Recovery after severe spinal cord injury is notoriously fraught, with permanent paralysis often the result. In recent years, researchers have increasingly turned to stem cell-based therapies as a potential method for repairing and replacing damaged nerve cells. They have struggled, however, to overcome numerous innate barriers, including myelin, a mixture of insulating proteins and lipids that helps speed impulses through adult nerve fibers but also inhibits neuronal growth.
But in a new paper, published in the May 23 online issue of Science Translational Medicine, researchers at University of California San Diego School of Medicine report that adult rat myelin actually stimulated axonal outgrowth in rat neural precursor cells (NPCs) and human induced pluripotent (iPSC)-derived neural stem cells (NSCs).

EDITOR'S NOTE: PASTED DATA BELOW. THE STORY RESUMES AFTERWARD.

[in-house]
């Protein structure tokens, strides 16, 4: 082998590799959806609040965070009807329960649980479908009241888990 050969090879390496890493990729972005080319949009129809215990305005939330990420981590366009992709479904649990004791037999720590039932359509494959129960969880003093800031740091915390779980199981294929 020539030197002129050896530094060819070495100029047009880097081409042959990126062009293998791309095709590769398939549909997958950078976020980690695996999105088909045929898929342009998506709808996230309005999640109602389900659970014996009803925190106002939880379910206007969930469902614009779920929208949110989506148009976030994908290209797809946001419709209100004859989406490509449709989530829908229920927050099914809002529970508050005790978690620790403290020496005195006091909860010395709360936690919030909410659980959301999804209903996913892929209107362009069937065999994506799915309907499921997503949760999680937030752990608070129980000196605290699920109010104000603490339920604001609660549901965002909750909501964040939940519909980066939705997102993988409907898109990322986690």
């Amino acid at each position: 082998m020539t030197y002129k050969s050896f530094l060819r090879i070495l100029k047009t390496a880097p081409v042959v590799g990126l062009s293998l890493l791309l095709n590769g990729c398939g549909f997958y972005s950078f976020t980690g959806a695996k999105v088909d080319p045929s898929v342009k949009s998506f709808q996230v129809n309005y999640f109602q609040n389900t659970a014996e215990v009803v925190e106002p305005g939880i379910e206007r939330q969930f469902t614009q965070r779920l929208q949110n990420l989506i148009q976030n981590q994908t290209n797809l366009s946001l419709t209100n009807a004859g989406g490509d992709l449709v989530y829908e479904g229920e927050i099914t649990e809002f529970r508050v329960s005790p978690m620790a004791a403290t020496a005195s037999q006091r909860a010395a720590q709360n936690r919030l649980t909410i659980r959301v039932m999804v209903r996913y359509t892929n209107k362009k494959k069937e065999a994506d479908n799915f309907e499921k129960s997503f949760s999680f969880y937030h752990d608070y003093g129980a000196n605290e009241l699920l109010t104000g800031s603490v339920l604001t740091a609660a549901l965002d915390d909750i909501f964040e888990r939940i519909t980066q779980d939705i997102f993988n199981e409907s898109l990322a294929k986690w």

Dr. Mark Tuszynski Professor of neuroscience and director of the UC San Diego Translational Neuroscience Institute
“It’s really a remarkable finding because myelin is known to be a potent inhibitor of adult axon regeneration,” said Mark Tuszynski, MD, PhD, professor of neuroscience and director of the UC San Diego Translational Neuroscience Institute. “But that isn’t the case with precursor neurons or those derived from stem cells.”